Numerical Reasoning is a type of ability assessment that evaluates how well you can interpret and manipulate mathematical data; they also give employers an insight into your overall intelligence, judgement and business acumen. It is important to know that more often than not, you are being measured on how well you manage your time as well. Thus, not only how many questions you get right is important, but also how long you take to answer the questions. Alex Toma tells us more.
In this series, you can expect to learn more about: Psychometric testing, situational testing, verbal reasoning, numerical reasoning and what to do if you fail?
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The reality is that there are few, if any, tests that do not include a sub-test of your numerical skills and it is crazy to be judged as a great candidate except for the maths!
This might come across as intimidating but don’t worry: numerical reasoning tests are nobody’s favourites. The good news is that everyone can master these questions- it is just that some of us have to practice more than others.
- Get test wise
Not all numerical reasoning tests are the same. They’re produced by a number of different test providers – the main ones being SHL, Kenexa, Saville, Cubiks and Talent Q. Knowing which provider is responsible for the test you’ll be doing means you can practise on the right type of test. That will be a big advantage when it comes to the real thing.
- Get used to your calculator
Many students don’t realise this but being comfortable with your calculator during the test really makes a difference. Familiarity with the buttons and the functions will save you vital seconds. It’s also a good idea to have a calculator with large buttons and a clear screen – there’ll be a much lower chance of basic entry mistakes.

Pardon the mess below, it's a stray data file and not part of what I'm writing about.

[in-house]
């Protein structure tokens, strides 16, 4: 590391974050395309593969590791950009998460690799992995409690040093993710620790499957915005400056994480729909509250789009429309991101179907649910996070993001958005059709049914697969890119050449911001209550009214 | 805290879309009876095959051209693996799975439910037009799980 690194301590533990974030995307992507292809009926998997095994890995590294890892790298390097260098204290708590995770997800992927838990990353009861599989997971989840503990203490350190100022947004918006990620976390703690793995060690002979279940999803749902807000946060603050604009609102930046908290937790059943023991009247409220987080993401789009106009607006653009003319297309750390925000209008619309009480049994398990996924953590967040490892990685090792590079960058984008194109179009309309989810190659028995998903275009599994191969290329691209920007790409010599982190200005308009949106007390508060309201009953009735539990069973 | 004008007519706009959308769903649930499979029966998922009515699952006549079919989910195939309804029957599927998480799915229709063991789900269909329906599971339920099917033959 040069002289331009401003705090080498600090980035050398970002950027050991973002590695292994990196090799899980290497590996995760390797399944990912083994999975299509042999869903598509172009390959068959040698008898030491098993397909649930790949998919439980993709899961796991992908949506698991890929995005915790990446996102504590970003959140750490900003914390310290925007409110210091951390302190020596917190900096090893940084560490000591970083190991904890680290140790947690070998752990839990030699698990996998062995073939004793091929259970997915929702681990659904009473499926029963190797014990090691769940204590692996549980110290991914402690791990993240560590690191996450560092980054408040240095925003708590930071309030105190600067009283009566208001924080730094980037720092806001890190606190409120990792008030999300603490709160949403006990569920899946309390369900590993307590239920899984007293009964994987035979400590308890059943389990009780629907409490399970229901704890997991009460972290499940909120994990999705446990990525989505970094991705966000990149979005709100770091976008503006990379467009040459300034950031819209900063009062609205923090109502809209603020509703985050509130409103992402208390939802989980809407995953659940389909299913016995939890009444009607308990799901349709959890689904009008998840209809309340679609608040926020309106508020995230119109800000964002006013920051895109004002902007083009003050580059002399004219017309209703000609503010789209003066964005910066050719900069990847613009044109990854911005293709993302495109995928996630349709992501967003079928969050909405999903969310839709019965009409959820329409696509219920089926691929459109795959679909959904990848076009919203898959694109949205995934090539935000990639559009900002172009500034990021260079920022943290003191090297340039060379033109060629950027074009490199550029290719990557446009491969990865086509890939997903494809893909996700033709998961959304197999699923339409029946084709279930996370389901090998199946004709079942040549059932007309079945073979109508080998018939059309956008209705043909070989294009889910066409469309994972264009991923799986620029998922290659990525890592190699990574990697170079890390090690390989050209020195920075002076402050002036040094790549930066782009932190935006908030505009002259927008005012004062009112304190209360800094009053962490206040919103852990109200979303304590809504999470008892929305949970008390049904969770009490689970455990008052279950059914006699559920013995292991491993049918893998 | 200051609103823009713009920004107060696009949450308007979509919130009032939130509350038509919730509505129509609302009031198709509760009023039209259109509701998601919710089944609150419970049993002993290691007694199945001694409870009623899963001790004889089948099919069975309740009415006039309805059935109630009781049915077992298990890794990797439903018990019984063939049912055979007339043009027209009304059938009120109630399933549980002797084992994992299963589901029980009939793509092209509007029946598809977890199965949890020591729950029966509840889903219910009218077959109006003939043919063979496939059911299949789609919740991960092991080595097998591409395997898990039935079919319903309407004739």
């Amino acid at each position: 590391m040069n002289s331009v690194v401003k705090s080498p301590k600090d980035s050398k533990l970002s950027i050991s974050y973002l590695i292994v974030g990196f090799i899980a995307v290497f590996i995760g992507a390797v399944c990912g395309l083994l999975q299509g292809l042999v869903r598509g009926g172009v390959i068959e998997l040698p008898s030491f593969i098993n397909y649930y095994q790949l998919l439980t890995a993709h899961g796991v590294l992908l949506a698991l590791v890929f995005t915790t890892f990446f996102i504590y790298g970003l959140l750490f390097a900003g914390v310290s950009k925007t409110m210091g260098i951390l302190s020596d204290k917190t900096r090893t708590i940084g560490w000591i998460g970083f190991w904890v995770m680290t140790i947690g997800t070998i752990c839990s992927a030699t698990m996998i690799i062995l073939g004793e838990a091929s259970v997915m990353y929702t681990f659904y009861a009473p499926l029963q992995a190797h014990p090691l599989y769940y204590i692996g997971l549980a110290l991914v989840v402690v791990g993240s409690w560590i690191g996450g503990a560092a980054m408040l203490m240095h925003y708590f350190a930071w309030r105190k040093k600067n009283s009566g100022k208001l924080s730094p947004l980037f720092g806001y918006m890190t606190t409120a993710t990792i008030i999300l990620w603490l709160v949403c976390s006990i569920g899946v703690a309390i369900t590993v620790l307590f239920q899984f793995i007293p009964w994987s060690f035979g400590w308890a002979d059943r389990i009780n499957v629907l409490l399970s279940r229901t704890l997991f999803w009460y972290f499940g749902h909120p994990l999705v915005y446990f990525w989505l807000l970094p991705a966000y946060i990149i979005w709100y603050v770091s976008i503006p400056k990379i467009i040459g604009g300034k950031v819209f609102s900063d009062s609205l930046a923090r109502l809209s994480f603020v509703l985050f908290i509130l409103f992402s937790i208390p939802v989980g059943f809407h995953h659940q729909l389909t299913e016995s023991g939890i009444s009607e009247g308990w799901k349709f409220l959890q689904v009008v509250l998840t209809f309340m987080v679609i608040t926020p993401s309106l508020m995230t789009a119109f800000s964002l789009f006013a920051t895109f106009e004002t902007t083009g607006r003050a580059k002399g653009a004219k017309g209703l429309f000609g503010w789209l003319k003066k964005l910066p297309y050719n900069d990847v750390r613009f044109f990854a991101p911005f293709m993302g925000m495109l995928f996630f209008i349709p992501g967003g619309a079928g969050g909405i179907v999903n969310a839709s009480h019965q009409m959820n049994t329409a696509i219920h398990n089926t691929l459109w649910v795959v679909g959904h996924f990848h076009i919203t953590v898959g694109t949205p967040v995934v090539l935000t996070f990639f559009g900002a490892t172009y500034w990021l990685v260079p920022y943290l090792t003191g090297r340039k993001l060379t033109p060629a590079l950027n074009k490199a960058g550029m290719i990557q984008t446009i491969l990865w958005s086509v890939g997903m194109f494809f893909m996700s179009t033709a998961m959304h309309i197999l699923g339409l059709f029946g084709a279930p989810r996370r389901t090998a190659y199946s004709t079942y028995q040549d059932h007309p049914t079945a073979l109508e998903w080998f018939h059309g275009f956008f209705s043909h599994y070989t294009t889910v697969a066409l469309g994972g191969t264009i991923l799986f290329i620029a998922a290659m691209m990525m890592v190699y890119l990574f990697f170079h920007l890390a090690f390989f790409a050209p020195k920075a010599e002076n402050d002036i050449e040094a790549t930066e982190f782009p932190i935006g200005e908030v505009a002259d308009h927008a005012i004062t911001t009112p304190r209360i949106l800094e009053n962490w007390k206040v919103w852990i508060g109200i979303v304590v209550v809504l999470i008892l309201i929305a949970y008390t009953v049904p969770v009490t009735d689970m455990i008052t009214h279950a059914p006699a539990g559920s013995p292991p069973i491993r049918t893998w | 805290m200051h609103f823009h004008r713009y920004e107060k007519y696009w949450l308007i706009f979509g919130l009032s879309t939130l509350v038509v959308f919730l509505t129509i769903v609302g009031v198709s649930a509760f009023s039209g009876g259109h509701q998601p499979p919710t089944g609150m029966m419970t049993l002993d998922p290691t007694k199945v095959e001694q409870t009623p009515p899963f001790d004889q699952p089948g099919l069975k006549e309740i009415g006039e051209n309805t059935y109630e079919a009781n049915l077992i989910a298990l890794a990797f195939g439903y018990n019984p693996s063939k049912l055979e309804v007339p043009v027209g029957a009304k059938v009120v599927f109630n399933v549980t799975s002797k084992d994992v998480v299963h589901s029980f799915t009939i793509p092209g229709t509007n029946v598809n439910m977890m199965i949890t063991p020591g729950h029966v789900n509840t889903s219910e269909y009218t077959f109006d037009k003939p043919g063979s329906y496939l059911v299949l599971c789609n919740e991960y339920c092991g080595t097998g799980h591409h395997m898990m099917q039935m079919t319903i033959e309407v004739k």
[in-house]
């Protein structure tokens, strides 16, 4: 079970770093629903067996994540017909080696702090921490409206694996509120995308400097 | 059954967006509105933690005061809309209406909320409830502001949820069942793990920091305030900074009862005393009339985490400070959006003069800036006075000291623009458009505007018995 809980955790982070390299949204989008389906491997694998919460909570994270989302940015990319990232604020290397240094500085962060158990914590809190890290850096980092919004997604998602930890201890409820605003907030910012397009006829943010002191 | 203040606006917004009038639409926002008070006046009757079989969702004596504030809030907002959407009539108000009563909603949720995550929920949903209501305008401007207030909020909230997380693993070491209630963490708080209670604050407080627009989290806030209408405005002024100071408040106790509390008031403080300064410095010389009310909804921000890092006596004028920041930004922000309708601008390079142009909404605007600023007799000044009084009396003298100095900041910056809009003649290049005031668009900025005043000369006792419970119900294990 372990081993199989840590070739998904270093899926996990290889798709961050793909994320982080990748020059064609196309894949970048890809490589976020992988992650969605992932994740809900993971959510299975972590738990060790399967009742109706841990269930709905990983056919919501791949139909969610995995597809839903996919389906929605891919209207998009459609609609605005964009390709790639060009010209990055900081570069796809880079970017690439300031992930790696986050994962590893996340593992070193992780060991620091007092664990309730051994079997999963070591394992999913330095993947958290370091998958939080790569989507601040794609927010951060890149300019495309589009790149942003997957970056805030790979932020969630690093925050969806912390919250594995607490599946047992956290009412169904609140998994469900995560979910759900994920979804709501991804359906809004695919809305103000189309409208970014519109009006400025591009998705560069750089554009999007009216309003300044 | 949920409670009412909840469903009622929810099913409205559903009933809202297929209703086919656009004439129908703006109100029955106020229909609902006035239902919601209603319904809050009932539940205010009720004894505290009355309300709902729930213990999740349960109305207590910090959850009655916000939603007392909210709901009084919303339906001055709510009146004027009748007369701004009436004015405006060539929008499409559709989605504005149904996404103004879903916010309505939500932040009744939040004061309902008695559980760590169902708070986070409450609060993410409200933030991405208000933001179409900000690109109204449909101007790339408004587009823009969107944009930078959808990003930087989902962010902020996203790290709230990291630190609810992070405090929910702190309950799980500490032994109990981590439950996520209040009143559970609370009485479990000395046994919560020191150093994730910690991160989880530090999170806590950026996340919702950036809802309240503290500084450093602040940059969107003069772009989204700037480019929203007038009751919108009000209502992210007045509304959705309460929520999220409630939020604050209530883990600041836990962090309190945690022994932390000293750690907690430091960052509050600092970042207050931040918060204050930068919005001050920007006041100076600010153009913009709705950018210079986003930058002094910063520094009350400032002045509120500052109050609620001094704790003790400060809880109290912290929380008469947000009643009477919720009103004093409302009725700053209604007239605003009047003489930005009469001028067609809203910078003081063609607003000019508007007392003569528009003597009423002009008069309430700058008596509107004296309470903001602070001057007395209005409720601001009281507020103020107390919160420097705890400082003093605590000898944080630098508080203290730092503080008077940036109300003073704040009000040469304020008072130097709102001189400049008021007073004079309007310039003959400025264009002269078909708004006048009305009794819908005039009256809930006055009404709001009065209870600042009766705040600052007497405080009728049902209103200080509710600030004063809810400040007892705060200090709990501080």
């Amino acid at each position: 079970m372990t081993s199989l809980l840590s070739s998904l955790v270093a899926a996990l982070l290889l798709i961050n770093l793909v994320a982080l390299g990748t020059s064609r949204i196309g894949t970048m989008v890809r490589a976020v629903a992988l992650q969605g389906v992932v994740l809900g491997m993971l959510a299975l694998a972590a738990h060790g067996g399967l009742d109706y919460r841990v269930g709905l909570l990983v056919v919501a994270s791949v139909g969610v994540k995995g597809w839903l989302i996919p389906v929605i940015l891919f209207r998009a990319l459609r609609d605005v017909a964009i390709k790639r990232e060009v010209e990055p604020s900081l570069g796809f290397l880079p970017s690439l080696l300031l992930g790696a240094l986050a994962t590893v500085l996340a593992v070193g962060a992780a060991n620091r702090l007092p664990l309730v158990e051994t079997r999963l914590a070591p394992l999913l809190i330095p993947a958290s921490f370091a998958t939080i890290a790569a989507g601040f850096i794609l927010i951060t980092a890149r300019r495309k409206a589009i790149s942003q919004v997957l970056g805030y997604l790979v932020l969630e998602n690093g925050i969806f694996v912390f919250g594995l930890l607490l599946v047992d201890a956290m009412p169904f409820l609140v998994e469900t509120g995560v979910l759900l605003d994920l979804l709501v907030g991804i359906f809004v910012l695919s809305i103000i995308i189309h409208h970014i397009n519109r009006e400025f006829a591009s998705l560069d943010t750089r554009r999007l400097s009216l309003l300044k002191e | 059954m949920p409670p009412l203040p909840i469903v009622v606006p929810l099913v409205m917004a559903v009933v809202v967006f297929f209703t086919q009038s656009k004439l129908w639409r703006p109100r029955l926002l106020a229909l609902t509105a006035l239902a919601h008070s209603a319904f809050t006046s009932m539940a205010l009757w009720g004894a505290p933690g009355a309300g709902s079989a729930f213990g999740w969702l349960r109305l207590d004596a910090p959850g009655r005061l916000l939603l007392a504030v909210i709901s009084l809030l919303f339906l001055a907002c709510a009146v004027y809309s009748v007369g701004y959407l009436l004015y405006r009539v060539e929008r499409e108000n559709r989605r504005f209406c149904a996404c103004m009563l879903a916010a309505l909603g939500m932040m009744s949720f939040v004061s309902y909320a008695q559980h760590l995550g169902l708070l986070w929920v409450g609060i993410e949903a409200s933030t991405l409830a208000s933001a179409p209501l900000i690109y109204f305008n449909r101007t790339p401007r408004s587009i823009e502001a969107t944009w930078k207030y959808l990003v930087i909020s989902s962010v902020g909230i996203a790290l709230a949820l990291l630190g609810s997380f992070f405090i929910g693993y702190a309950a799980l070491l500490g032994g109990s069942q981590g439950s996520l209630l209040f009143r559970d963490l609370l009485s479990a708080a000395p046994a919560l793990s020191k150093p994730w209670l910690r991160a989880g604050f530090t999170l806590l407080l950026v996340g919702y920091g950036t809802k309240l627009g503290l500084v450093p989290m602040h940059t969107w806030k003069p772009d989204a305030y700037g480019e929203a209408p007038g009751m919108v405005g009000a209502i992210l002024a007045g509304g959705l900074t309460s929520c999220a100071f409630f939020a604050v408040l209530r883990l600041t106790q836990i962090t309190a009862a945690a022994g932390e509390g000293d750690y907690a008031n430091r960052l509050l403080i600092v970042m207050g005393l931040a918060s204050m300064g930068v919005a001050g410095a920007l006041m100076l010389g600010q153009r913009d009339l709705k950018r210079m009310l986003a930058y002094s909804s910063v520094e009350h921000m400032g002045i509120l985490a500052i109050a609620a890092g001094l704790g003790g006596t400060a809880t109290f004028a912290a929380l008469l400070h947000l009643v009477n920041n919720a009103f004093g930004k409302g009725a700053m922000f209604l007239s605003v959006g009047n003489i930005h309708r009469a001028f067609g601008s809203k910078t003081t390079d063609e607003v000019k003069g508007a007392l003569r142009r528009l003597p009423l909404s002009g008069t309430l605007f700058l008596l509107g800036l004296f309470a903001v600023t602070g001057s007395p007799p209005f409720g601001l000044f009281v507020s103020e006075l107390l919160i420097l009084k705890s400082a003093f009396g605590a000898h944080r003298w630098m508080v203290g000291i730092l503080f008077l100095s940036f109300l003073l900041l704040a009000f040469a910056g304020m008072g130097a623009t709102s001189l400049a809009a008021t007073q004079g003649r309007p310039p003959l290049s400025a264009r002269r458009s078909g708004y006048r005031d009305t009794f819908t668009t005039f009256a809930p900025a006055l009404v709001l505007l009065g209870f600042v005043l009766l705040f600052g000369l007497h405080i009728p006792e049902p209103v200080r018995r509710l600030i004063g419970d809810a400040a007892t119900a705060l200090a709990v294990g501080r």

- Be focused
When it comes to actually taking the test, make sure you are in the right state of mind. You should not be stressed or uncomfortable or feeling like you hate that you have to do this. The winning candidate has committed everything to passing. Keep your thoughts on the positive side – i.e.: you have the opportunity to show that you are the right person with the right skillset.
- Give your best to read the questions carefully.
Focus on the question first, before you started looking at the data underneath it. Then constantly see-saw back and forth between the question and the data that relates to it. Often there is distracting information in the graphs and charts – information that’s irrelevant to the answer. Of course, by practicing you will get better at scanning through the data and getting to identify the essential information only.
- Practice, Practice, Practice
If you have to pass such test to realize your career or educational dream and you hate maths, then it is time to get down to some serious work and rise to the challenge. I have personally known many of my peers who have done just this (myself included) and you can too. It is boring, painful even, but sharpening your skills will pay off.
Be sure that you attempt a test confident, fast and accurate in these essential operations:
- Some level of mental arithmetic (ie. you should be able to calculate 12 x 12 and 6 x 7 without panicking). We are all supposed to know it, but after being so used to using a calculator, does it still come as natural as when you were younger?
- Percentages (changing factors to decimals, changing between decimal and percentages, expressing values as percentage, percentage increase etc)
- Number problems and exchange rate conversions
- Ratios and estimations
So get down to some score-improving practice now: